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In 1925 City leaders made a smart business decision when they issued $7 million in bond proceeds to purchase a water supply company they called City Water Board, which would eventually become the San Antonio Water System. Today, as a result of strong management practices, this public utility provides ratepayers in the majority of Bexar County with affordable water and wastewater services.
Pursuant to City Ordinance No. 75686, SAWS is required to transfer to the General Fund of the City up to 5 percent of gross revenues. Since 1992, the payment received by the City has remained constant at 2.7 percent. By comparison, Austin’s water utility contributes 8.2 percent of its gross revenues to the City of Austin and CPS Energy contributes 14 percent of its gross revenues to the City of San Antonio, which accounts for a significant portion of the City’s operating budget.
During the 2019 City budget work sessions, I proposed for the Council to call on SAWS to increase its contribution to the General Fund. I was told at that time by SAWS that this would necessitate an additional rate increase. I didn’t buy it. This year, I will again call for SAWS to increase its contribution to the City to 4 percent, which is an increase of 1.3 percent and should result in an increase of an estimated $9.5 million without any rate increase. This is still below the amount to which the City is entitled.
These contributions help keep the City’s tax rate low and provides for services residents of the City of San Antonio have come to expect. Of course I am mindful that all of these revenues come from the taxpayer/ratepayer. However, a distinguishable factor is that residents outside of the City limits are enjoying the benefits of reliable utilities the City of San Antonio owns without paying City property taxes. They use the roads, parks and public safety the City offers without having the same tax burdens as City residents.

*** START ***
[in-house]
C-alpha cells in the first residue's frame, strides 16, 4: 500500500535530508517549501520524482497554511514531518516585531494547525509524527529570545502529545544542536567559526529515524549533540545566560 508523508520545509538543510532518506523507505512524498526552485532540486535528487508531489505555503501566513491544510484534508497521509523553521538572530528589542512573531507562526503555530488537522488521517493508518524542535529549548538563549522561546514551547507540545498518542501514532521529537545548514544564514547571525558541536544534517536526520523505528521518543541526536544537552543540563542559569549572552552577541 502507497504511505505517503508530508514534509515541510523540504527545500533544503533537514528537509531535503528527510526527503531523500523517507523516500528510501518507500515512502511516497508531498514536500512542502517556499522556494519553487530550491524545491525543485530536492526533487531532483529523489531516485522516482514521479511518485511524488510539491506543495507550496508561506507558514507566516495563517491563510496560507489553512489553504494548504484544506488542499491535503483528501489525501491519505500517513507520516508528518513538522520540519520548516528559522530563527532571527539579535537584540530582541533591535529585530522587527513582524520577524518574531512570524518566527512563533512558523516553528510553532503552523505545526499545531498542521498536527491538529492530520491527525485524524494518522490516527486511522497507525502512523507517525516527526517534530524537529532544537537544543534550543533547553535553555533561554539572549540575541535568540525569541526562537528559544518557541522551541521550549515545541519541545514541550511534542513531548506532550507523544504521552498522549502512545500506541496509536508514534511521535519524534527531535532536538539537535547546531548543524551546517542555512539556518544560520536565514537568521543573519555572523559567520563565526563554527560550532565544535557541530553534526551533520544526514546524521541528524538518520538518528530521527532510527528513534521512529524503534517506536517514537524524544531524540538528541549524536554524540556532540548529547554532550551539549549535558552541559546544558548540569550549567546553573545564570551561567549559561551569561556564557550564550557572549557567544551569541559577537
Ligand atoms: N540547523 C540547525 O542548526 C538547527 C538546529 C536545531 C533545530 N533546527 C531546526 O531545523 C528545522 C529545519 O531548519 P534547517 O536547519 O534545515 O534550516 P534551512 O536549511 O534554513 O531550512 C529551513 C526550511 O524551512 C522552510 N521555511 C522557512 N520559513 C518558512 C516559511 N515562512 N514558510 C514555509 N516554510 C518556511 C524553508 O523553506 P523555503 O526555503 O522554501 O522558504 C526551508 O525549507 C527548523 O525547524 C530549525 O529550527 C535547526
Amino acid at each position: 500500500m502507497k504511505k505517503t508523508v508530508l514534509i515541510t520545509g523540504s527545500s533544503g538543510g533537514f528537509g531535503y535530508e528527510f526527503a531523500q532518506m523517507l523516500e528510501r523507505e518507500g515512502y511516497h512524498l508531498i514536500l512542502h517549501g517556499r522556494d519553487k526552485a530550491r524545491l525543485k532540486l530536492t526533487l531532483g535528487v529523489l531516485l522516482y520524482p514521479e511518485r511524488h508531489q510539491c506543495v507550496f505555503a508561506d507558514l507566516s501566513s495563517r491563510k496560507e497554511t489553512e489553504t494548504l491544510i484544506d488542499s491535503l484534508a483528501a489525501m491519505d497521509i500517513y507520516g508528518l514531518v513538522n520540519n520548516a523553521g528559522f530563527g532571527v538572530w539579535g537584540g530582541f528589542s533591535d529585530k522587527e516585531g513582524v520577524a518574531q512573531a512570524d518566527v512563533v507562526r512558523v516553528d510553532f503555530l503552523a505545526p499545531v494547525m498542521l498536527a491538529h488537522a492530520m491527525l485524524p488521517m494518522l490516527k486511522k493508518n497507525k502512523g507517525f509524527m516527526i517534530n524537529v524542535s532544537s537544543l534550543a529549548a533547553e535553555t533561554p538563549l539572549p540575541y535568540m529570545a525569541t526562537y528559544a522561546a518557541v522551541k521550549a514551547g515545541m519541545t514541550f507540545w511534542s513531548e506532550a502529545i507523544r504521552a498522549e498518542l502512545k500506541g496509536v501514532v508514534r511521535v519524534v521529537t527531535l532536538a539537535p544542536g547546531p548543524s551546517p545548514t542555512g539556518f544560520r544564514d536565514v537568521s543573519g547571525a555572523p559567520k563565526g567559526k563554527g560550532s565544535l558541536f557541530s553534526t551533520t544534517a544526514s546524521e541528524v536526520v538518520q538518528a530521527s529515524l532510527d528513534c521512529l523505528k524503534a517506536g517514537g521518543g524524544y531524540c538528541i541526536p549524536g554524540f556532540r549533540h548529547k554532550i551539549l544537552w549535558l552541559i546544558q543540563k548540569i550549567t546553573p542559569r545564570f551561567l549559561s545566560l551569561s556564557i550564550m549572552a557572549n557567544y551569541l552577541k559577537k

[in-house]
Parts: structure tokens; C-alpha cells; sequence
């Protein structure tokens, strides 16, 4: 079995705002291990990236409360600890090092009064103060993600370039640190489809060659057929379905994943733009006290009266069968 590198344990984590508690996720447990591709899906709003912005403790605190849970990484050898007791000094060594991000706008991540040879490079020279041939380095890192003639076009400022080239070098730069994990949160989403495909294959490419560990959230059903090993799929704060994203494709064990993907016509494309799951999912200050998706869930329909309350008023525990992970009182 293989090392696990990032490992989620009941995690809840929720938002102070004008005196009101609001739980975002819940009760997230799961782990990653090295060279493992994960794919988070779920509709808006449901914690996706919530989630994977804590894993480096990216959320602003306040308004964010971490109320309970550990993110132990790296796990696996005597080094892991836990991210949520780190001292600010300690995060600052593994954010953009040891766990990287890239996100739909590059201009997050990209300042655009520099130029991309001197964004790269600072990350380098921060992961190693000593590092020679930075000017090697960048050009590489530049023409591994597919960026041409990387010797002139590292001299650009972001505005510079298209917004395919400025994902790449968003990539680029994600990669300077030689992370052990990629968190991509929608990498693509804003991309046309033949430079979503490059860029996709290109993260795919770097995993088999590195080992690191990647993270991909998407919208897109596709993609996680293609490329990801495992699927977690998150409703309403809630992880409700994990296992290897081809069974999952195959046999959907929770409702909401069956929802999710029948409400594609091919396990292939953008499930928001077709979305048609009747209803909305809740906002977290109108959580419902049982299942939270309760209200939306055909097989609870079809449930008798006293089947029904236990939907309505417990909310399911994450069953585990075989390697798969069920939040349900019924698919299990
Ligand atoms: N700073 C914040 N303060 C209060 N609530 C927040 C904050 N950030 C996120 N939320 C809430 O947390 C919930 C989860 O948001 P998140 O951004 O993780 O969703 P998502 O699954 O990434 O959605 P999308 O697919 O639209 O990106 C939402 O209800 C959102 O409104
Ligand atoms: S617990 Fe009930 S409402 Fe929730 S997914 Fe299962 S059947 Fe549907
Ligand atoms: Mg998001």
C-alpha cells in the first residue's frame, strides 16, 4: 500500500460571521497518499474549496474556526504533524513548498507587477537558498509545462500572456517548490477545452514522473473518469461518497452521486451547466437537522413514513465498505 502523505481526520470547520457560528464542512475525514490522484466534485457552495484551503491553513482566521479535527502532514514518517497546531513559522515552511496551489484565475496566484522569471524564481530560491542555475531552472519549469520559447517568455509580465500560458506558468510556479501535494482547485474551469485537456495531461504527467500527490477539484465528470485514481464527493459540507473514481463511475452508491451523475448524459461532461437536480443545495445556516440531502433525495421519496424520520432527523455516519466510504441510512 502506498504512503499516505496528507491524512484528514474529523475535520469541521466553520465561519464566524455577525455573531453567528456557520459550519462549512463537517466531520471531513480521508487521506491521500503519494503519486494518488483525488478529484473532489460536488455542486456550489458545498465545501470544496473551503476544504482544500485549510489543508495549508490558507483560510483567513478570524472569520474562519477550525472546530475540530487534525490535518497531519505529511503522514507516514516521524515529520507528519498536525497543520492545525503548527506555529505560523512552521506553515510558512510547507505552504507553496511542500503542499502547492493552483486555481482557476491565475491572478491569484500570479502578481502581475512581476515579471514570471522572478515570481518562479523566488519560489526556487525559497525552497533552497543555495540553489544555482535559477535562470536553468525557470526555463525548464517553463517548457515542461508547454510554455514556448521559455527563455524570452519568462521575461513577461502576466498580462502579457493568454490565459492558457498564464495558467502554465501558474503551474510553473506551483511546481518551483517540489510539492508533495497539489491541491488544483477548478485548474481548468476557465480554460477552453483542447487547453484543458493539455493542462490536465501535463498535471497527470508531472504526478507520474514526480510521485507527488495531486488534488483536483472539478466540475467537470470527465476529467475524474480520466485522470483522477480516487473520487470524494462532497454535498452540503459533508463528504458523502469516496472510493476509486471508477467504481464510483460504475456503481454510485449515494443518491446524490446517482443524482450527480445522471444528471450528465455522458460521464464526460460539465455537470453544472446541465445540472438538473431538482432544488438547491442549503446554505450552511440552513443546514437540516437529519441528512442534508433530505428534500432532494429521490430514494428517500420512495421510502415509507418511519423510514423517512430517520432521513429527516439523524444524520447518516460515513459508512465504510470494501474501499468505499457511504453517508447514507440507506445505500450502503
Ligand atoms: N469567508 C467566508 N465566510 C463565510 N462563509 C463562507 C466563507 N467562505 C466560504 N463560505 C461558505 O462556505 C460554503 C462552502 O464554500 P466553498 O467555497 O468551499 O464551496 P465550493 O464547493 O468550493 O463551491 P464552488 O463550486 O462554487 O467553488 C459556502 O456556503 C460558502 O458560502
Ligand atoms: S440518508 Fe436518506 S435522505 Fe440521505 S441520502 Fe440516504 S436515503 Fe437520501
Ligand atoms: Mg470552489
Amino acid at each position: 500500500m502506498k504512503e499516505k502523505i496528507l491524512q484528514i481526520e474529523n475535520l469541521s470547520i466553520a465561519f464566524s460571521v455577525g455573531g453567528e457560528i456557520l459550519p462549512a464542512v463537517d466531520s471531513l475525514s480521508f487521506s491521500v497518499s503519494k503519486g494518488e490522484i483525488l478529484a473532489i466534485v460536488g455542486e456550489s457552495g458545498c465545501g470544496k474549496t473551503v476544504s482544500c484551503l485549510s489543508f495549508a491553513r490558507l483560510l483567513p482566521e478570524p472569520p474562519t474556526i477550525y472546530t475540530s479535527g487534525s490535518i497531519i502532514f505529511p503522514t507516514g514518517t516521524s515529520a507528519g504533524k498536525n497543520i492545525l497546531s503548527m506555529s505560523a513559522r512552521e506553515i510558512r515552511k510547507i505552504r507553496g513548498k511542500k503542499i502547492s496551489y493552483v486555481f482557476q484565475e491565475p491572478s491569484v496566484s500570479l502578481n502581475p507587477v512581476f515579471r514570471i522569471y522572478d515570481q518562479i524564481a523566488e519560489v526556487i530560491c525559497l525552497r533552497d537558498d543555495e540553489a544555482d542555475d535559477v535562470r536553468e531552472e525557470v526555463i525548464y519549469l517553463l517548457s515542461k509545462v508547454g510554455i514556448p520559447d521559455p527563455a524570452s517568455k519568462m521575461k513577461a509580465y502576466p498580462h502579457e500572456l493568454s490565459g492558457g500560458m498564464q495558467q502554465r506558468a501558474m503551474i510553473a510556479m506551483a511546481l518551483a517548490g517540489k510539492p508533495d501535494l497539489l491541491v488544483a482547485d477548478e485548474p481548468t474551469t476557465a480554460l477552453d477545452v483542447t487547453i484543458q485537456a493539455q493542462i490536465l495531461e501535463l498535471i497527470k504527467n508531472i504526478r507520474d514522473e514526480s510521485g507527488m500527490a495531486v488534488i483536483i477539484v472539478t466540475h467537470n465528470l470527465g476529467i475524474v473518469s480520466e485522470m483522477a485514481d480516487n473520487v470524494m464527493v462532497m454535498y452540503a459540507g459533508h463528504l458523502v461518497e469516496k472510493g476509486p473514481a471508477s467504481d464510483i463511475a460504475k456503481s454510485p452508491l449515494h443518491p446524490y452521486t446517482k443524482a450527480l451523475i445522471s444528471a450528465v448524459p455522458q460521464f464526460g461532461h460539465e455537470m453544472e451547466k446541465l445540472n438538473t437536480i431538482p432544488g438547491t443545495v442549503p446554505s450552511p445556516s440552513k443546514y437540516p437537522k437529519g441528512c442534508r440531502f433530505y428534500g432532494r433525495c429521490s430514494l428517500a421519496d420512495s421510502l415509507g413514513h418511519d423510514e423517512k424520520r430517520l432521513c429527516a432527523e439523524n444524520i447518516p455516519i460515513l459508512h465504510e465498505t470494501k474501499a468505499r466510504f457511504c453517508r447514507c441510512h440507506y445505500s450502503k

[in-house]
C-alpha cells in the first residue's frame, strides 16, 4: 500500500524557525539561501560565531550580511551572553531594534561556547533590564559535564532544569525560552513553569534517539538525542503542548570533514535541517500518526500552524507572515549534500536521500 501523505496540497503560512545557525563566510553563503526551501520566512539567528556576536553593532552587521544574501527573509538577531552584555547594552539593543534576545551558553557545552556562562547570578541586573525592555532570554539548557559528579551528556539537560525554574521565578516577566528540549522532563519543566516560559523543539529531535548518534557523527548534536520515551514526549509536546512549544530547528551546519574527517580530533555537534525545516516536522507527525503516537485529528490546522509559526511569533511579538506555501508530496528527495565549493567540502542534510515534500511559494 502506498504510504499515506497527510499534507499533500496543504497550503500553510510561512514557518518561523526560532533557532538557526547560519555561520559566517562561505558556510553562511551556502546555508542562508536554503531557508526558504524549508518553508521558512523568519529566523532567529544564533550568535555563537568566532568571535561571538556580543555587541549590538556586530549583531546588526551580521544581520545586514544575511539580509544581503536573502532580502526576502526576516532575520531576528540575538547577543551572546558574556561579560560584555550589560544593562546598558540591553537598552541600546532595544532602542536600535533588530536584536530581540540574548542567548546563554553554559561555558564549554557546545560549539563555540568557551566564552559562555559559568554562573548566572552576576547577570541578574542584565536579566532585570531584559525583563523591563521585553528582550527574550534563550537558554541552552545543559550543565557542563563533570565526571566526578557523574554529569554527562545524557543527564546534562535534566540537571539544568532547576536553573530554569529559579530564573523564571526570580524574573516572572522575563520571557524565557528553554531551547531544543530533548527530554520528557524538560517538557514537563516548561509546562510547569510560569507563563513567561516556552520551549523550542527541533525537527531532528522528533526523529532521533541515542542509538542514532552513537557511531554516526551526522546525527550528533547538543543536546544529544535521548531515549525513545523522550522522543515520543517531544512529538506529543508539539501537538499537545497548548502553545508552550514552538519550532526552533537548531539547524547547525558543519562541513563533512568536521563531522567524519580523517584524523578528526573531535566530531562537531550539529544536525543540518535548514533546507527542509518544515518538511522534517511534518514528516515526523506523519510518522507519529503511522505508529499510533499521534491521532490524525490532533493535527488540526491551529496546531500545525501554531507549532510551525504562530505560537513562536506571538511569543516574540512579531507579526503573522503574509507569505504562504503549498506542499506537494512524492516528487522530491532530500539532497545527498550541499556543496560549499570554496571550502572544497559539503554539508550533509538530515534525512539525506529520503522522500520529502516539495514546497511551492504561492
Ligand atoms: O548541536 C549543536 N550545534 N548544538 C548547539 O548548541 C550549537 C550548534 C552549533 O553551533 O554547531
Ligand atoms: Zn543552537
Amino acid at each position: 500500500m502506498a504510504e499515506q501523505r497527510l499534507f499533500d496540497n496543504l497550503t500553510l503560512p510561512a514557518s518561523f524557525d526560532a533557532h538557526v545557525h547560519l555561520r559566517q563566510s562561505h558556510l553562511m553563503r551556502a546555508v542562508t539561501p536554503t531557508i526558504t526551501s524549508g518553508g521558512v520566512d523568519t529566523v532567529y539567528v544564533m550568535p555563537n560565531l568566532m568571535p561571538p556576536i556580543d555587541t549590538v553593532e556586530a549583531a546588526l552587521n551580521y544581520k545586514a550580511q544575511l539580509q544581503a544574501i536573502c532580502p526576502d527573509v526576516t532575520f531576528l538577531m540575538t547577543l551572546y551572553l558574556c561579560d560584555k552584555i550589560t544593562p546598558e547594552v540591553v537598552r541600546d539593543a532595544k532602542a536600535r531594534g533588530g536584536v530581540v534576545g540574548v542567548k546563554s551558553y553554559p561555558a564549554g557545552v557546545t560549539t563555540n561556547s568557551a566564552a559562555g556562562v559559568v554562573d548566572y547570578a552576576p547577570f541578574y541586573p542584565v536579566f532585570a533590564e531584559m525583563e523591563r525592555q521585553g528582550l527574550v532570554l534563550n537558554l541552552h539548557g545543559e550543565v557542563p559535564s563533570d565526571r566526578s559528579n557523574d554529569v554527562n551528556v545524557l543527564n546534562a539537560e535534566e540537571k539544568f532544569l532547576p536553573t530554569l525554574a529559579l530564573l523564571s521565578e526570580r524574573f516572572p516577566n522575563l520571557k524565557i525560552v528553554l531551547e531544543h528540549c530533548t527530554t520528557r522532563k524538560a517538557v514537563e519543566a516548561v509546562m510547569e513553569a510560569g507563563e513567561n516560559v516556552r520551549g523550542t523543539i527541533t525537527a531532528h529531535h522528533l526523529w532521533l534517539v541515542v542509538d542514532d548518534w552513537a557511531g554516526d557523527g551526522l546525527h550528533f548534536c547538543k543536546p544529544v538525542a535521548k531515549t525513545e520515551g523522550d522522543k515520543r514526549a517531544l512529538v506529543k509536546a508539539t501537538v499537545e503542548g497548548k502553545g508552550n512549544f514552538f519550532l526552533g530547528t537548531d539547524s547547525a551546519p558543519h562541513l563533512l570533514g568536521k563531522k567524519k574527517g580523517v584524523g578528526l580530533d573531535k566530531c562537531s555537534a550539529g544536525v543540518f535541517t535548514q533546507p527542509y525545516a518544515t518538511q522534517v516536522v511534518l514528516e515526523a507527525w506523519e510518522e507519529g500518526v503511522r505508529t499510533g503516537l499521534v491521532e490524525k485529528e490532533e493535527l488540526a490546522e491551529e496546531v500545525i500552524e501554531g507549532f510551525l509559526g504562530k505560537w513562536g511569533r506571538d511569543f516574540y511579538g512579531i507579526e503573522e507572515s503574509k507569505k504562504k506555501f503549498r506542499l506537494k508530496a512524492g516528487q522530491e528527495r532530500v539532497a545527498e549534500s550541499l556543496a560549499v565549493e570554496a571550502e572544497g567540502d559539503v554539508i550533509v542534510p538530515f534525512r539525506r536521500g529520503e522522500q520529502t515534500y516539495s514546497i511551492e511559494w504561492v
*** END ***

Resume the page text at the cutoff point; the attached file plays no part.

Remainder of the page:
The State has significantly altered how cities can raise revenues by placing restrictions on annexation as well as implementing a revenue cap. We must therefore rely on local, internal mechanisms to provide vital city services and balance our budget.
I would not recommend supporting an increase in their contribution if it meant that SAWS would be required to pass along that cost to the ratepayers in the form of a rate increase. I don’t believe this is the case given the healthy balance sheet and strong management.
As the region grows, so does the demand for SAWS’ services. In the last decade, SAWS has diversified its portfolio of assets to include desalination, aquifer storage, and the controversial Vista Ridge Pipeline. Conservation has also been a critical component of resource security. They have done such a great job, they are considering relinquishing contracts of smaller water assets and, once Vista Ridge comes online sometime next year, will look to sell the water to potential regional customers.
SAWS is flush with cash. According to the latest monthly financial report, SAWS has 472 operating days of unrestricted cash on hand, or just over $426 million. They also show an investment portfolio with a market value of $911 million as of June 30, 2019. In 2015, a previous Council approved multi-year rate increases, which have generated an estimated $26.9 million in additional revenue to SAWS this year and over $100 million since then.
We are, in essence, the shareholders of the company and have not seen a dividend increase in nearly three decades. Now is the time for SAWS to increase its commitment to the residents of San Antonio.